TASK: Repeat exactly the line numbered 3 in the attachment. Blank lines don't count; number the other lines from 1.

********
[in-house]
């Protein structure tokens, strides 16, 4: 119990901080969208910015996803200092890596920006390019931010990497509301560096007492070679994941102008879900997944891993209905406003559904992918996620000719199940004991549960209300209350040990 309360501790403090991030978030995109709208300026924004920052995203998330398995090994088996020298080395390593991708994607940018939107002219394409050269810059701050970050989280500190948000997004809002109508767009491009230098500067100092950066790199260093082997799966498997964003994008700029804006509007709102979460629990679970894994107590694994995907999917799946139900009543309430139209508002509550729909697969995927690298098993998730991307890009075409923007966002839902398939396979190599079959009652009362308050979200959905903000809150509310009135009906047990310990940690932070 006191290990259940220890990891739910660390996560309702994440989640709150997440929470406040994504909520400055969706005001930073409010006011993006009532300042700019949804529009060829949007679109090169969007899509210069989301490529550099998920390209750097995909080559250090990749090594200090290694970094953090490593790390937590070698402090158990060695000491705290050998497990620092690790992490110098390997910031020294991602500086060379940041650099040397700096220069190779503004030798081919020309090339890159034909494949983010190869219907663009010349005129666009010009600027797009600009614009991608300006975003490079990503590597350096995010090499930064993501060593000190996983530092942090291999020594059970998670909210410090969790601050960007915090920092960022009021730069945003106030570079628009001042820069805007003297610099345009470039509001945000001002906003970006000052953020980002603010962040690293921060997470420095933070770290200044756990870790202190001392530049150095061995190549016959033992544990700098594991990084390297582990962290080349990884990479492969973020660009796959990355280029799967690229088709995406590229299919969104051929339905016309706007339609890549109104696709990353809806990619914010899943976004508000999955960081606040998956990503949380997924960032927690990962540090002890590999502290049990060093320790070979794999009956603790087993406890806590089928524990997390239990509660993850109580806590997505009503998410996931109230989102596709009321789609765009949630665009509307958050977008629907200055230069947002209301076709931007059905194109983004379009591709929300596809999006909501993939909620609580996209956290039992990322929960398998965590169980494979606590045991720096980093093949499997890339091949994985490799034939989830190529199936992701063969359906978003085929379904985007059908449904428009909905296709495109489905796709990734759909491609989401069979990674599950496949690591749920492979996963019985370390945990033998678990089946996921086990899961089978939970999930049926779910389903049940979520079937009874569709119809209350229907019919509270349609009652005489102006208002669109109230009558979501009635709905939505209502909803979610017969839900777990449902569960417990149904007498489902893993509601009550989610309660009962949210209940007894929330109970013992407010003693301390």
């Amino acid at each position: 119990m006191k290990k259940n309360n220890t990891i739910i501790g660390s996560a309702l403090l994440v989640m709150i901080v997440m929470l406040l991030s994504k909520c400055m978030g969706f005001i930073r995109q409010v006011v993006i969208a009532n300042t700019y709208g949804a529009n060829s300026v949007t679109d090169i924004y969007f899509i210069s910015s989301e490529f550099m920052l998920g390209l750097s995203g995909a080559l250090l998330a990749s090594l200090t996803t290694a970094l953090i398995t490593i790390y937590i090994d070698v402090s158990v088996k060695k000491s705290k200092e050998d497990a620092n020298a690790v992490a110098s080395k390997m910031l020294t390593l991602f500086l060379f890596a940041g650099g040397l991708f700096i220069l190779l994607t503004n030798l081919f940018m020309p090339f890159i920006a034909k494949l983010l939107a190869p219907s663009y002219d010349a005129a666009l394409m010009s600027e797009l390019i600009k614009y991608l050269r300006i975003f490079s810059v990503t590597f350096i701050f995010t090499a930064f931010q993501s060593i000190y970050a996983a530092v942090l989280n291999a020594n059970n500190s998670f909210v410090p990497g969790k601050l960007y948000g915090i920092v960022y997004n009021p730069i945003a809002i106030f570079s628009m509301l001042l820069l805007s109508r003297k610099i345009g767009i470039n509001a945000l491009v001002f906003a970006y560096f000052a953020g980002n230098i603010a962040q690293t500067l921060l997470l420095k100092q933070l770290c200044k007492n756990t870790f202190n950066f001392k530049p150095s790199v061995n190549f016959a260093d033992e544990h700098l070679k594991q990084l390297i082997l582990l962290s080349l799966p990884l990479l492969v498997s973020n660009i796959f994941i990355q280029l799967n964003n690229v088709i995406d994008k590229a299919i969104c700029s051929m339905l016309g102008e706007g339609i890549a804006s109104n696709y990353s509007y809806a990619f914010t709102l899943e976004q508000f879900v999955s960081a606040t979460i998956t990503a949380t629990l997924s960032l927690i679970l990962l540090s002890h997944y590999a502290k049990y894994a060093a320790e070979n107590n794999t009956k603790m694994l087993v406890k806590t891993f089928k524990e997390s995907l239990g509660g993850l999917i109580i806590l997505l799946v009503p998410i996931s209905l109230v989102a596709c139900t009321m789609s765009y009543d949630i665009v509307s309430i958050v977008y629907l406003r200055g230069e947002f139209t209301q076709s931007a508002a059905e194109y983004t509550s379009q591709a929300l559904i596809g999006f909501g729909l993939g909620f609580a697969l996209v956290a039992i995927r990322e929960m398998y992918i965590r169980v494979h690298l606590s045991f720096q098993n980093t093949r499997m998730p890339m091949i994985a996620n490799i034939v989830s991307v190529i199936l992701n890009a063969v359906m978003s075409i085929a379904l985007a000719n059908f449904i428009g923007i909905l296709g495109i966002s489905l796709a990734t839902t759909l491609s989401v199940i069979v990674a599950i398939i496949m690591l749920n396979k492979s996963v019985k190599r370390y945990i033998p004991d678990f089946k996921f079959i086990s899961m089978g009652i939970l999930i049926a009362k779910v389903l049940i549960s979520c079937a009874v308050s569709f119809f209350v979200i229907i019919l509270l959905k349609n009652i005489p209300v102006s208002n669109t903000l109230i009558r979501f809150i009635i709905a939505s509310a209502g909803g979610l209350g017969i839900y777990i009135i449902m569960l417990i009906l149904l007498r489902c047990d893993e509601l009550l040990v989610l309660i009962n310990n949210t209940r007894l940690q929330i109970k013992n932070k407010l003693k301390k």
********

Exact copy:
């Amino acid at each position: 119990m006191k290990k259940n309360n220890t990891i739910i501790g660390s996560a309702l403090l994440v989640m709150i901080v997440m929470l406040l991030s994504k909520c400055m978030g969706f005001i930073r995109q409010v006011v993006i969208a009532n300042t700019y709208g949804a529009n060829s300026v949007t679109d090169i924004y969007f899509i210069s910015s989301e490529f550099m920052l998920g390209l750097s995203g995909a080559l250090l998330a990749s090594l200090t996803t290694a970094l953090i398995t490593i790390y937590i090994d070698v402090s158990v088996k060695k000491s705290k200092e050998d497990a620092n020298a690790v992490a110098s080395k390997m910031l020294t390593l991602f500086l060379f890596a940041g650099g040397l991708f700096i220069l190779l994607t503004n030798l081919f940018m020309p090339f890159i920006a034909k494949l983010l939107a190869p219907s663009y002219d010349a005129a666009l394409m010009s600027e797009l390019i600009k614009y991608l050269r300006i975003f490079s810059v990503t590597f350096i701050f995010t090499a930064f931010q993501s060593i000190y970050a996983a530092v942090l989280n291999a020594n059970n500190s998670f909210v410090p990497g969790k601050l960007y948000g915090i920092v960022y997004n009021p730069i945003a809002i106030f570079s628009m509301l001042l820069l805007s109508r003297k610099i345009g767009i470039n509001a945000l491009v001002f906003a970006y560096f000052a953020g980002n230098i603010a962040q690293t500067l921060l997470l420095k100092q933070l770290c200044k007492n756990t870790f202190n950066f001392k530049p150095s790199v061995n190549f016959a260093d033992e544990h700098l070679k594991q990084l390297i082997l582990l962290s080349l799966p990884l990479l492969v498997s973020n660009i796959f994941i990355q280029l799967n964003n690229v088709i995406d994008k590229a299919i969104c700029s051929m339905l016309g102008e706007g339609i890549a804006s109104n696709y990353s509007y809806a990619f914010t709102l899943e976004q508000f879900v999955s960081a606040t979460i998956t990503a949380t629990l997924s960032l927690i679970l990962l540090s002890h997944y590999a502290k049990y894994a060093a320790e070979n107590n794999t009956k603790m694994l087993v406890k806590t891993f089928k524990e997390s995907l239990g509660g993850l999917i109580i806590l997505l799946v009503p998410i996931s209905l109230v989102a596709c139900t009321m789609s765009y009543d949630i665009v509307s309430i958050v977008y629907l406003r200055g230069e947002f139209t209301q076709s931007a508002a059905e194109y983004t509550s379009q591709a929300l559904i596809g999006f909501g729909l993939g909620f609580a697969l996209v956290a039992i995927r990322e929960m398998y992918i965590r169980v494979h690298l606590s045991f720096q098993n980093t093949r499997m998730p890339m091949i994985a996620n490799i034939v989830s991307v190529i199936l992701n890009a063969v359906m978003s075409i085929a379904l985007a000719n059908f449904i428009g923007i909905l296709g495109i966002s489905l796709a990734t839902t759909l491609s989401v199940i069979v990674a599950i398939i496949m690591l749920n396979k492979s996963v019985k190599r370390y945990i033998p004991d678990f089946k996921f079959i086990s899961m089978g009652i939970l999930i049926a009362k779910v389903l049940i549960s979520c079937a009874v308050s569709f119809f209350v979200i229907i019919l509270l959905k349609n009652i005489p209300v102006s208002n669109t903000l109230i009558r979501f809150i009635i709905a939505s509310a209502g909803g979610l209350g017969i839900y777990i009135i449902m569960l417990i009906l149904l007498r489902c047990d893993e509601l009550l040990v989610l309660i009962n310990n949210t209940r007894l940690q929330i109970k013992n932070k407010l003693k301390k």